By Marcus Leach
The UK manufacturing sector started 2012 on a positive footing. Output expanded at the fastest pace since last March, new orders rose following a period of contraction and payroll numbers stabilised.
Cost pressures continued to ease, as average input prices fell for the third straight month.
The seasonally adjusted Markit/CIPS UK Manufacturing Purchasing Managers’ Index (PMI) rose to an eight-month high of 52.1 in January, from a revised reading of 49.7 in December.
Manufacturing production expanded for the second successive month in January, supported by growth of new orders and the clearance of backlogs of work. Companies reported an increased willingness to spend among some UK clients and a further increase in new export orders.
Higher output also led to a slight rise in stocks of finished goods, the first increase since April 2008.
Foreign demand rose for the second month running in January, amid reports of improved order inflows from clients in Brazil, China, the Middle East and the US. However, the rate of increase was only moderate and less marked than one month earlier.
Average input prices declined for the third successive month in January, with the rate of deflation the steepest since June 2009. Manufacturers reported lower costs for commodities, metals, packaging, paper, plastics and timber.
Average output charges continued to rise at the start of 2012, but the rate of inflation was only moderate and the weakest during the current 27- month period of increase. A number of manufacturers reported that lower raw material costs, competitive pressure and weak pricing power had restricted charge increases.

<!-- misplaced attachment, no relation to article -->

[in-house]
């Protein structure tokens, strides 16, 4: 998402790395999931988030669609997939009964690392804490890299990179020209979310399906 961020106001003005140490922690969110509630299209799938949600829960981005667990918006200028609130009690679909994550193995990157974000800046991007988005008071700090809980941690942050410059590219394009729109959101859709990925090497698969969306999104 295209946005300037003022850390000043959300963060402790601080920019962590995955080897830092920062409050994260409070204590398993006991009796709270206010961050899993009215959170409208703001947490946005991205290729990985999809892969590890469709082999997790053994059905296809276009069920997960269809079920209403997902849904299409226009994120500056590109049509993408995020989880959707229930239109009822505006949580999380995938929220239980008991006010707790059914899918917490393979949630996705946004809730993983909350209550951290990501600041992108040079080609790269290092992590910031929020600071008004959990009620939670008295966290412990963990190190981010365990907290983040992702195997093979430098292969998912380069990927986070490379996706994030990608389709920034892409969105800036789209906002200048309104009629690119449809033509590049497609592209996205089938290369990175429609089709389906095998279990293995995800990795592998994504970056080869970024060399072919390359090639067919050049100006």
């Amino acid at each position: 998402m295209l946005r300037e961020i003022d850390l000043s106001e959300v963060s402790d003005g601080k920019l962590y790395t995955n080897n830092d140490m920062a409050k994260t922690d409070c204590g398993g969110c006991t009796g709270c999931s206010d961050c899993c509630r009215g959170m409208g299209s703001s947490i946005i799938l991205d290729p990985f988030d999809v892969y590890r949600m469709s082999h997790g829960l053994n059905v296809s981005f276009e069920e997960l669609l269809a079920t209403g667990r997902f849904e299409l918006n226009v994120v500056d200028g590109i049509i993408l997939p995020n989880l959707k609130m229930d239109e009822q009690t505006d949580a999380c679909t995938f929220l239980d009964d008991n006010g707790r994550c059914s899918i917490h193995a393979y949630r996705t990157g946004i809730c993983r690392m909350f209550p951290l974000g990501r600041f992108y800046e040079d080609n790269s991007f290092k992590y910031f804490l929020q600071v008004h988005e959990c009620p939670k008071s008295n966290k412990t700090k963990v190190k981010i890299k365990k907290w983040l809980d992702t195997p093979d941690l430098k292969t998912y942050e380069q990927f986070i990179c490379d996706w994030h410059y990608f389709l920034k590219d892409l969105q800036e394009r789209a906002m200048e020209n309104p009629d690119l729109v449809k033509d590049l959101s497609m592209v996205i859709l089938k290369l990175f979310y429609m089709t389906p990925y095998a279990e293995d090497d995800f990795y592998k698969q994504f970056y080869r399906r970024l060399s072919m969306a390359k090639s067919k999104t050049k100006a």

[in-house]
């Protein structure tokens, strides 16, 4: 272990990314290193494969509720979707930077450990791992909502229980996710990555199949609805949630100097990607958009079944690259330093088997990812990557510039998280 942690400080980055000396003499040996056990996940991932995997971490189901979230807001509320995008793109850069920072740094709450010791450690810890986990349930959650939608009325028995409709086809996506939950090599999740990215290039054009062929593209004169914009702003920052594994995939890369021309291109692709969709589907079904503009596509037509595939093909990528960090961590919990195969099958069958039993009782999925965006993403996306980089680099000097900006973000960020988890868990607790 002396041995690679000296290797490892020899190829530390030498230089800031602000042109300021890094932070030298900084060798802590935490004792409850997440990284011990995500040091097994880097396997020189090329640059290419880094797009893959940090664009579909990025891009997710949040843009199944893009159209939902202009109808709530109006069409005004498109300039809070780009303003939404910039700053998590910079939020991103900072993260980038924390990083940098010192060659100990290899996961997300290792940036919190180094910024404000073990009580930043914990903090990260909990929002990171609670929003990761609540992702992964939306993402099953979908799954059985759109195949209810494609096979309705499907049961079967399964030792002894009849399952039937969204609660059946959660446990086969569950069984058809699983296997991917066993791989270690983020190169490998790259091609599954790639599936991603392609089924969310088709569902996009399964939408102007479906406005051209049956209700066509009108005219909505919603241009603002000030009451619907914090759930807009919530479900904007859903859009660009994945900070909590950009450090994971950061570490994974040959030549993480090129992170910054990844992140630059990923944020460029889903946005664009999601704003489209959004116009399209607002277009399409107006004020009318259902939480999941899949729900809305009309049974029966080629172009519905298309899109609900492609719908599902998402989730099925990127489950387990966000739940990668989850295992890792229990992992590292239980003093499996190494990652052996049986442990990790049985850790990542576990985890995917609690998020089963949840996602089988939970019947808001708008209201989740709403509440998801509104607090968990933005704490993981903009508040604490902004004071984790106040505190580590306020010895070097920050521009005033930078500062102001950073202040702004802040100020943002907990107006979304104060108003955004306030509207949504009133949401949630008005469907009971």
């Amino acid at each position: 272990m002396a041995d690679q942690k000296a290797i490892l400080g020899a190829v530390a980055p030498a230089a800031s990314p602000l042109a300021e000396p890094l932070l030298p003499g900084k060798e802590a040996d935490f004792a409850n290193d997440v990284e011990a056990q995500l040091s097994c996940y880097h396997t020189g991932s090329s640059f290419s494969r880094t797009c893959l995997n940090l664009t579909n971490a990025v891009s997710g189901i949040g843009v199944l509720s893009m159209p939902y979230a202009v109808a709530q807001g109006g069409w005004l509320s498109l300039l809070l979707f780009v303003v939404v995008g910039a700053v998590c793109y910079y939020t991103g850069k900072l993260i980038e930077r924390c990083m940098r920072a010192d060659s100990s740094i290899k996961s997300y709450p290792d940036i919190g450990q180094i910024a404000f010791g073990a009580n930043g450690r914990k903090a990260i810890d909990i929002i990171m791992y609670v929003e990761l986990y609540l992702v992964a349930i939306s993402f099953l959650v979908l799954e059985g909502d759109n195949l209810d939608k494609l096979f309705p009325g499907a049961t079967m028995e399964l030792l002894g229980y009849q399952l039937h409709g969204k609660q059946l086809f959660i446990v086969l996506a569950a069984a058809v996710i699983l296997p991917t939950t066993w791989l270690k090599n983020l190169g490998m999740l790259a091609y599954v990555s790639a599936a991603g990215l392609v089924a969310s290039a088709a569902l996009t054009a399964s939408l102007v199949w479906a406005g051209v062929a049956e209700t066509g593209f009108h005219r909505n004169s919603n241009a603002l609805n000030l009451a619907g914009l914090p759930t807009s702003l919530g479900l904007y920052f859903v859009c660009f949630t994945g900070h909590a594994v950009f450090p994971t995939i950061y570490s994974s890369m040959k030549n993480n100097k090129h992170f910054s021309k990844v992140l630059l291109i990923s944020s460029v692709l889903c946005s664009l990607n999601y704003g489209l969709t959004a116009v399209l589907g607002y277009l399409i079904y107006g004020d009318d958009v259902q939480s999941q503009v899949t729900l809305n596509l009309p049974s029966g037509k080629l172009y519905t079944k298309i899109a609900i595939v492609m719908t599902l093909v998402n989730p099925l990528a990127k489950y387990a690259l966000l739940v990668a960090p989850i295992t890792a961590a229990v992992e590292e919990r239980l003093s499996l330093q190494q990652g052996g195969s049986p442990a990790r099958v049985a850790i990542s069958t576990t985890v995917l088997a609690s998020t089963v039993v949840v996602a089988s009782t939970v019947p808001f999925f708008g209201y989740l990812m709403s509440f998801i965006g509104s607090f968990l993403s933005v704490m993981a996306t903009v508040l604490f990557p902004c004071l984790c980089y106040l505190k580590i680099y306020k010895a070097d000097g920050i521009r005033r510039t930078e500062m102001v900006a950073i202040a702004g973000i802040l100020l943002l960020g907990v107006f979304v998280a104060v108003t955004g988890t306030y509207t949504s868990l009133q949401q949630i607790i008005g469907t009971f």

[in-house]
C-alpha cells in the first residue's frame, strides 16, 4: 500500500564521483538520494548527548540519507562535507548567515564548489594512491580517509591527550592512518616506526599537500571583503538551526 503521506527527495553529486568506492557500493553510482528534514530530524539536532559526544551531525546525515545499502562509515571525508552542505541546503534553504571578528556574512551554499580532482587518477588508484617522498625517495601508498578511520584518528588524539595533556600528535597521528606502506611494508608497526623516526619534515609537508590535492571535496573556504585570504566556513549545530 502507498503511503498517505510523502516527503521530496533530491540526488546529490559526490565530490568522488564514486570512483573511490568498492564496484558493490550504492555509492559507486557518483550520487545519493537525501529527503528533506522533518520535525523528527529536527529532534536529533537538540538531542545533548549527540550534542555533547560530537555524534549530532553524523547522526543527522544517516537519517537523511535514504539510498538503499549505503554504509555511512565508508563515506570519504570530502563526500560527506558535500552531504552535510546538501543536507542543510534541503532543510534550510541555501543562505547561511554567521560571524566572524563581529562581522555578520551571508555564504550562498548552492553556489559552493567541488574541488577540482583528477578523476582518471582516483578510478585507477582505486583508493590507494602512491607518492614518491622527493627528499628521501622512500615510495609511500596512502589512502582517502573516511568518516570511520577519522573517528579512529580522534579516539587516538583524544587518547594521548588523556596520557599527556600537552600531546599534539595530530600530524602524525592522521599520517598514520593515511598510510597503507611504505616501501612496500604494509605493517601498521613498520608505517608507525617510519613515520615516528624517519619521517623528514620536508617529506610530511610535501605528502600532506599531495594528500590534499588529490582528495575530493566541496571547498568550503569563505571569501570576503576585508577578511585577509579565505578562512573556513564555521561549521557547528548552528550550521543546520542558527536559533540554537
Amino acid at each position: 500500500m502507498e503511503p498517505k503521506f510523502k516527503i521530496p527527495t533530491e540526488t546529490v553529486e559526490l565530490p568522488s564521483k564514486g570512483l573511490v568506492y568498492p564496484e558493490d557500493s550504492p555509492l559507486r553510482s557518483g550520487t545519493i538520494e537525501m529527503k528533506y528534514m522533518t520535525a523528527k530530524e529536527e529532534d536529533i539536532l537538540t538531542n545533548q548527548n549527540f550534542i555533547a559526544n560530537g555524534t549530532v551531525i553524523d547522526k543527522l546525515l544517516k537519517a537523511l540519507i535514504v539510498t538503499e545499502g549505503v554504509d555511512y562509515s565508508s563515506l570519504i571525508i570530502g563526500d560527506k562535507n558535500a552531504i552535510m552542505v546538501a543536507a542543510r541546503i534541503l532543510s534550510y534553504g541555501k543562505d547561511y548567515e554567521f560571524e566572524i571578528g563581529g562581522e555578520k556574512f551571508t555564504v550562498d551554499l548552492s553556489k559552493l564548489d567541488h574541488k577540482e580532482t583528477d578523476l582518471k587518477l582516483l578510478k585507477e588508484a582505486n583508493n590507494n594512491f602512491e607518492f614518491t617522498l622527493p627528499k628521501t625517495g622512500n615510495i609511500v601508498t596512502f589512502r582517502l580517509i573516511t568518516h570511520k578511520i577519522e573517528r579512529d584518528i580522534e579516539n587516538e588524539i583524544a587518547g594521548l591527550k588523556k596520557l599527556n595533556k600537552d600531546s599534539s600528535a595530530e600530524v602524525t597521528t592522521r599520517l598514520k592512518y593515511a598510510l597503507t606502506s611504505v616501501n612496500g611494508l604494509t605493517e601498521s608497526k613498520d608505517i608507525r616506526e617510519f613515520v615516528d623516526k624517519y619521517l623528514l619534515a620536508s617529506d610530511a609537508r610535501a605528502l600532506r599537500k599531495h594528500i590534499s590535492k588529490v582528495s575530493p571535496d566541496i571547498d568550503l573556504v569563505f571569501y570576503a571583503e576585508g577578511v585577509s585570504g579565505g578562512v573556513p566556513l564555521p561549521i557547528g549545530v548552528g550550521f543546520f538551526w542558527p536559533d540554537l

January saw average vendor lead times lengthen for the third month running, reflecting shortages of certain inputs and shipping difficulties. Part of the deterioration in supplier performance also reflected increased demand for raw materials.
“January saw manufacturing kick-start back into life, with output expanding at the fastest pace since March 2011 and new orders rising for the first time in seven months," Rob Dobson, Senior Economist at Markit and author of the Markit/CIPS Manufacturing PMI said.
"Growth is nowhere near the surging highs of 12 months ago, but this is nonetheless a vast improvement on the 0.9% reduction in output seen at the end of last year. Manufacturing was a key area of weakness which caused the UK economy to contract in the final quarter, so this surprising rebound in January means a return to recession is by no means a certainty.
“Manufacturers will also be feeling the benefits of a further welcome drop in average input prices, which fell at the fastest pace since mid-2009. Taken alongside slower increases in factory gate prices, this is consistent with the Bank of England’s view that inflationary pressures will subside during the coming year.
"This will provide leeway on the price front if the Bank does step up its asset purchase programme in future months, as widely expected, although the upturn in the PMI may cause some members of the MPC to wonder if further stimulus is still warranted.”
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